As we’ve gone through the Amelia Peabody series volume by volume, we’ve occasionally seen gaps from one book to the next, where the “editor” says that certain volumes of Amelia’s journals have gone missing. In “Guardian of the Horizon,” we are informed that one of those missing journals has been recovered, and we are given the story contained in that journal in this book. I’m not sure why Elizabeth Peters chose to do this – perhaps she came up with the idea for the plot afterward and decided to come back and interject it, who knows – but this volume is said to take place right after the book entitled “The Ape Who Guards the Balance.” I think that if I were to go back and reread the series, I would simply read this one right after “Ape,” to keep everything straight in my mind.
The Emersons are at a loss of where to dig this season. Emerson has had a falling out with the man in charge of granting firmans, and it’s unsure if the group will have access to any site at all. When a messenger from a far off land comes to deliver a message, his timing couldn’t be better – he wants their help, and they have all the free time in the world. The odd thing about his arrival is that he comes from the Lost Oasis, the strange and remote location from which the Emersons rescued Nefret ten years previously, in the book “The Last Camel Died at Noon.” Merasen, the messenger, brings them a tale of sickness and death, and tells them that Tarek, the king they helped ascend to the throne during their previous time there, has asked that they return.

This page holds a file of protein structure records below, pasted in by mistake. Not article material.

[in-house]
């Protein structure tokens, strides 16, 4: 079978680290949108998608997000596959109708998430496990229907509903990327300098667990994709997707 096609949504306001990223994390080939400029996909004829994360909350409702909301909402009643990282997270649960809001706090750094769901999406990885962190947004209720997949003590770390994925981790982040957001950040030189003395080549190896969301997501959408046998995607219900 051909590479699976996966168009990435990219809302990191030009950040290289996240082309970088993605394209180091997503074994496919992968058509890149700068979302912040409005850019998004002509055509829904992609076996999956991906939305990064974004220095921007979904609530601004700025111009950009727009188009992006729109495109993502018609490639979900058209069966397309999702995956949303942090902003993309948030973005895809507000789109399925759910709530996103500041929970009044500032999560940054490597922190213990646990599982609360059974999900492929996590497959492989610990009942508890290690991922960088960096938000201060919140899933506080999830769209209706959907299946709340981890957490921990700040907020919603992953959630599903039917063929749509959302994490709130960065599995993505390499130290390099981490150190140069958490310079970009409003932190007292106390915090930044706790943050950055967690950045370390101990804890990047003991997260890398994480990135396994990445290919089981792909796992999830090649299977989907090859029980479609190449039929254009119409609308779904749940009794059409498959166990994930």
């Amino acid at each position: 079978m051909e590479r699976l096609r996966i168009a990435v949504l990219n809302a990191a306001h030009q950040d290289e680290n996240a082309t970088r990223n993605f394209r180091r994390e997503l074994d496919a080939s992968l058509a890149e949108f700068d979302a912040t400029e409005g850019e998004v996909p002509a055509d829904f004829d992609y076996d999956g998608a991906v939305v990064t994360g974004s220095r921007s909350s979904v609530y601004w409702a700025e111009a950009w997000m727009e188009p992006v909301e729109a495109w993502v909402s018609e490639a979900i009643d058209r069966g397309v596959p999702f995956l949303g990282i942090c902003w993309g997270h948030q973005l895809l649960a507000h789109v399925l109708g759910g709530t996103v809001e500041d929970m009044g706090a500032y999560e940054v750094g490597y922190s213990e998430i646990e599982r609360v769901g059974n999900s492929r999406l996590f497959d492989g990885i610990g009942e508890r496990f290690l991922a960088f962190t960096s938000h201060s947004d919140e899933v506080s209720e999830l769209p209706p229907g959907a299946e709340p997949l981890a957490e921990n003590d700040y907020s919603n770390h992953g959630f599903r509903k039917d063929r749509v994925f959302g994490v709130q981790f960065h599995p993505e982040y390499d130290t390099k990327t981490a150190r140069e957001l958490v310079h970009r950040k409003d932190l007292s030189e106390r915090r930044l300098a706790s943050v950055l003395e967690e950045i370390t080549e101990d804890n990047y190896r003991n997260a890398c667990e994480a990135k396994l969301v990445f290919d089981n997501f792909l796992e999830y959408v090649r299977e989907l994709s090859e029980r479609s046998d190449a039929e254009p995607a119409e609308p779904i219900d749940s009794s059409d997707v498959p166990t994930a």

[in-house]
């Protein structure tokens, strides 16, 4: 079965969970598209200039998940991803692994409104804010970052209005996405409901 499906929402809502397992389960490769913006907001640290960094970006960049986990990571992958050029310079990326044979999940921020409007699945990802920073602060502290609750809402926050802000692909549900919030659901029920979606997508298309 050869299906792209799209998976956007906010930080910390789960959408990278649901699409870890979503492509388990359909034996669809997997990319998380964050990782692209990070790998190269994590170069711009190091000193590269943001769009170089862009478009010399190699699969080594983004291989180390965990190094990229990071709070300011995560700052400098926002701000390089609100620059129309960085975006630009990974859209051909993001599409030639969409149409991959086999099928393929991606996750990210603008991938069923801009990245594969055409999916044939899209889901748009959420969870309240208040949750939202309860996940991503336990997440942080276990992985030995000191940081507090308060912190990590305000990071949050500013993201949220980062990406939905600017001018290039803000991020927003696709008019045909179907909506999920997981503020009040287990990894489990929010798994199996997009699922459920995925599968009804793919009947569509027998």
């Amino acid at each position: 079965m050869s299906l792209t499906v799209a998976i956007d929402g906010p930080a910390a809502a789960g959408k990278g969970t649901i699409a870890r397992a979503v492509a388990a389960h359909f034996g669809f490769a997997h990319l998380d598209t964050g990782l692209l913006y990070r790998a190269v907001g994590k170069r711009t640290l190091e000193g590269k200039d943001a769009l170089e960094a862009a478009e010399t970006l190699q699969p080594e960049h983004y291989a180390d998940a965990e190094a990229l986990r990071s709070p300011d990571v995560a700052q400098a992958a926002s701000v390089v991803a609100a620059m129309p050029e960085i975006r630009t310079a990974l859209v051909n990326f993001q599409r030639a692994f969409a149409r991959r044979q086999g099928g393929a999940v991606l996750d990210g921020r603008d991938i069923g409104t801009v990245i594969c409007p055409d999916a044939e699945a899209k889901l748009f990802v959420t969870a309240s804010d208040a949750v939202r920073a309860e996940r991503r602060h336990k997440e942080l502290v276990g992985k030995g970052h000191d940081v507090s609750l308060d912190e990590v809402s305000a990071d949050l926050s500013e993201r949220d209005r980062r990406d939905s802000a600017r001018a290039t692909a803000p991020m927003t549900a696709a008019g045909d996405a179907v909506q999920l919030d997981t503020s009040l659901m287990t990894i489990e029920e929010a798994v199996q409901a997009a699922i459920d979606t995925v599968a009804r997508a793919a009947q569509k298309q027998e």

Nefret is eager to go see their friends and to use her medical training in any way she can to help save those who used to be her people. Emerson, Amelia, and Ramses are also anxious to finish up some things that were left undone. Provisioning themselves much more thoroughly than the first time they set out, they make their way across the desert, only to find that Tarek has been forced off the throne, there was no sickness, and that they have been conned into coming for one reason – Nefret. The new king wants her to resume her role as the High Priestess of Isis, and he’s not above drugging her to get compliance.
Meanwhile, Ramses has fallen for a pretty little slave girl they rescued, and for the first time, we see him fall in love with someone other than Nefret. His relationship with this girl is shown, which surprised me as we haven’t seen much of that in this series. While it’s not graphic, it’s obvious what is going on.
I don’t think this was my favorite in the series, but it didn’t disappoint me. I have yet to read an Amelia Peabody that didn’t hold my attention from beginning to end.
(This book was published in 2004 by HarperCollins.)